Communications, whether by email, regular post, or on the phone, contain a sensitivity to gender and use primarily the PlusOne ID, or in some cases we will use the individual’s name. In doing so, we do not confuse Whitney who is male, with a Whitney who may be female and do not rely on pronouns like “she/her” or “he/him” which may preserve the individual’s dignity concerning their gender identification preferences.
Our goals and commitment are not insignificant. By recognizing the value of each individual, we deliver on our goal to improve the world around us.
We work with our Customers, their service networks, and each individual being screened to ensure the criminal records review process followed promotes social change, specifically addresses the risk relevant to their work and role and respects their differing backgrounds.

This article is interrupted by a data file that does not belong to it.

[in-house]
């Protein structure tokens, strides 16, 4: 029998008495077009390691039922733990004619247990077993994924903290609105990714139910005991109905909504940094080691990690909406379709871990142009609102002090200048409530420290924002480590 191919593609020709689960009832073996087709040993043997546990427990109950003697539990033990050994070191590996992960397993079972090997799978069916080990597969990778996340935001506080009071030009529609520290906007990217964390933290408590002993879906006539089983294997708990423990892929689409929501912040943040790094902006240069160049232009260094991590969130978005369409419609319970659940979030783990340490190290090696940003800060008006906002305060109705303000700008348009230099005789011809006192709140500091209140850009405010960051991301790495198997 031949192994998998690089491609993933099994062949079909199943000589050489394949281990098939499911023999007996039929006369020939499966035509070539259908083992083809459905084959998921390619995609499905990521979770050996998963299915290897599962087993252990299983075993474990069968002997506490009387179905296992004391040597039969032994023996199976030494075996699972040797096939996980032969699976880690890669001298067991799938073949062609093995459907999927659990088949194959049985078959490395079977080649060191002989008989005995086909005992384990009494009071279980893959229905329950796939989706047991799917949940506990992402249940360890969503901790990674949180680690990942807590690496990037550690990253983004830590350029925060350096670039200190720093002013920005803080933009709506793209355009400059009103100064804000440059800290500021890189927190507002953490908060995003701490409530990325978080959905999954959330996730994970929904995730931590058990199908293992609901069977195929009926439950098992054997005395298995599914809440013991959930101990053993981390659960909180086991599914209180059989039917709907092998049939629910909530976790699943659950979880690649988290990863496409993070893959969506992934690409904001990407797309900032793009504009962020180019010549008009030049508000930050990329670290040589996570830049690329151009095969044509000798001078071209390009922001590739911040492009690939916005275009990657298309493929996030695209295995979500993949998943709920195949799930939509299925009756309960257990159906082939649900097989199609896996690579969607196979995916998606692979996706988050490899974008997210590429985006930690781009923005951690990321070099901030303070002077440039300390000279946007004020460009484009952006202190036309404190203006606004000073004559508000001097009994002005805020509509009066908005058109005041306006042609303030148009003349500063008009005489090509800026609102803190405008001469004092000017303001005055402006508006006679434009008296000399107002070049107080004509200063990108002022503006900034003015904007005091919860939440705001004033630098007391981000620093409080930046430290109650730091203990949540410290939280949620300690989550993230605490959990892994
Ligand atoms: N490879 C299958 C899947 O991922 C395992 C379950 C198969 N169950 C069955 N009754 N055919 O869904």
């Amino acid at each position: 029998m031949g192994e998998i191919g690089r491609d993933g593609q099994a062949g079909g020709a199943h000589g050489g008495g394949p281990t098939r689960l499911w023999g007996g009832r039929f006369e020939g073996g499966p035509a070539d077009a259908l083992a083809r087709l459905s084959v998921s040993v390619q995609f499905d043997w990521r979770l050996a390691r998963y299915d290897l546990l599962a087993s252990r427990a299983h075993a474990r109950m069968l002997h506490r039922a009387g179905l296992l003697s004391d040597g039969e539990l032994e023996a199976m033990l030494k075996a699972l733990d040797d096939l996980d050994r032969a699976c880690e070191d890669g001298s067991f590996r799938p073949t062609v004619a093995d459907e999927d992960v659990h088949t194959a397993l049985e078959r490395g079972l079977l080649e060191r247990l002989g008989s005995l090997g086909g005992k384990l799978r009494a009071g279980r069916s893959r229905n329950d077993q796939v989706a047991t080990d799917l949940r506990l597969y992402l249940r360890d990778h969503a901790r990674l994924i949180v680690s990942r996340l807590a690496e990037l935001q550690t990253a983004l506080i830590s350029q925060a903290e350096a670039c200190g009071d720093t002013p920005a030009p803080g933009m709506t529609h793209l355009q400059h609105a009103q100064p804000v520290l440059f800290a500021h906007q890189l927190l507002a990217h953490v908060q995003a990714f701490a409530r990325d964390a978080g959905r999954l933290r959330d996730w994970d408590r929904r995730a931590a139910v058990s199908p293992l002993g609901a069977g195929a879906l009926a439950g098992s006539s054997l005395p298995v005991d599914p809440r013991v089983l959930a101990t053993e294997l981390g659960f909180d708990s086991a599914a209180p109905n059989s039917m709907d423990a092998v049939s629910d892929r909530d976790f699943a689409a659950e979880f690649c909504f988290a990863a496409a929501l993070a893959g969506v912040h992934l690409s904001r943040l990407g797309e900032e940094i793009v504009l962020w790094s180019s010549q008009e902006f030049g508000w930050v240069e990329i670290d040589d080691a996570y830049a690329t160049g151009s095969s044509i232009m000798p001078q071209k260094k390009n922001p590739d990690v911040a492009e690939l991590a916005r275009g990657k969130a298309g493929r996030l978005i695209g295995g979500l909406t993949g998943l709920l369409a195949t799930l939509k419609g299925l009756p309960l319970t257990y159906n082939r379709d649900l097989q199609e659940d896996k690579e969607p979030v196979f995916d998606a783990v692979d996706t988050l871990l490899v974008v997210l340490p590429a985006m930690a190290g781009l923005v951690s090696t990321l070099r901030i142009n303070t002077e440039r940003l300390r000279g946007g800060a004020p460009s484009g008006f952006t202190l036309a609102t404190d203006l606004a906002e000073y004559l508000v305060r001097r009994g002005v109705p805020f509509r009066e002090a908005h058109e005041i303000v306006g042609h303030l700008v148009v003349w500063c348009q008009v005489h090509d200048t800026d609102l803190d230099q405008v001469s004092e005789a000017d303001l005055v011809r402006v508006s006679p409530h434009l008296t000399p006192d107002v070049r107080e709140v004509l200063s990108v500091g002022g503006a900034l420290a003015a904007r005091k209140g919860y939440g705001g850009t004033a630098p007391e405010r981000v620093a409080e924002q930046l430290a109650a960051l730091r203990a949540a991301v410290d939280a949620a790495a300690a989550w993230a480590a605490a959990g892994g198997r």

It’s what we do, it’s what we have always done, and will continue to do in order to best serve you.
Contents are provided for information purposes only and should not be construed as legal advice. Users are reminded to seek legal counsel concerning their obligations and use of PlusOne Solutions services.
About PlusOne Solutions
PlusOne Solutions has been an industry leader in the risk management field by specializing in compliance programs that meet the complex challenges of geographically dispersed contractors, vendors, and employee networks. PlusOne Solutions protects companies from possible financial, legal, and reputational risks associated with contractor and vendor relationships while creating safer work environments.
To learn more, visit http://www.PlusOneSolutions.net.